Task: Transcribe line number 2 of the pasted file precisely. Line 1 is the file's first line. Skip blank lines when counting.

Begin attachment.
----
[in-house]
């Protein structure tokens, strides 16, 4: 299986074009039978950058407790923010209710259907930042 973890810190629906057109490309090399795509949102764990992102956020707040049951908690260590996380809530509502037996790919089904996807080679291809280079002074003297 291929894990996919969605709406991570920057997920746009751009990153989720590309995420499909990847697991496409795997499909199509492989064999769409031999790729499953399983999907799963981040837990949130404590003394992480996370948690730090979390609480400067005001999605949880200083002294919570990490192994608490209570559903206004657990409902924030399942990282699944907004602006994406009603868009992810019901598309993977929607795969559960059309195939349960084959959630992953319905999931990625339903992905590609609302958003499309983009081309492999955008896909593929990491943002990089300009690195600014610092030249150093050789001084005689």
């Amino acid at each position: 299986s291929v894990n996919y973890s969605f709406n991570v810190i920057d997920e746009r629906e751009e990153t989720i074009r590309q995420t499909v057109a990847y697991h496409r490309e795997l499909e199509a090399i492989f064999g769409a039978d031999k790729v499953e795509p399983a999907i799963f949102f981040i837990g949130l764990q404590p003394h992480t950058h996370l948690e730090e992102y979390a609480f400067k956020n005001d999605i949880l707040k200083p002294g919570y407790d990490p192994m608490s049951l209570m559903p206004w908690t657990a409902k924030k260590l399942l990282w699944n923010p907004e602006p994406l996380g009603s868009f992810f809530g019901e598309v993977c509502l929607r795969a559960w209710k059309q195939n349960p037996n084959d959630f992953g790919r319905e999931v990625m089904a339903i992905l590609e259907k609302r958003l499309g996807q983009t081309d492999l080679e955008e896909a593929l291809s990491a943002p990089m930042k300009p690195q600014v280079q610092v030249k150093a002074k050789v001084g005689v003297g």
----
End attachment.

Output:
């Protein structure tokens, strides 16, 4: 299986074009039978950058407790923010209710259907930042 973890810190629906057109490309090399795509949102764990992102956020707040049951908690260590996380809530509502037996790919089904996807080679291809280079002074003297 291929894990996919969605709406991570920057997920746009751009990153989720590309995420499909990847697991496409795997499909199509492989064999769409031999790729499953399983999907799963981040837990949130404590003394992480996370948690730090979390609480400067005001999605949880200083002294919570990490192994608490209570559903206004657990409902924030399942990282699944907004602006994406009603868009992810019901598309993977929607795969559960059309195939349960084959959630992953319905999931990625339903992905590609609302958003499309983009081309492999955008896909593929990491943002990089300009690195600014610092030249150093050789001084005689």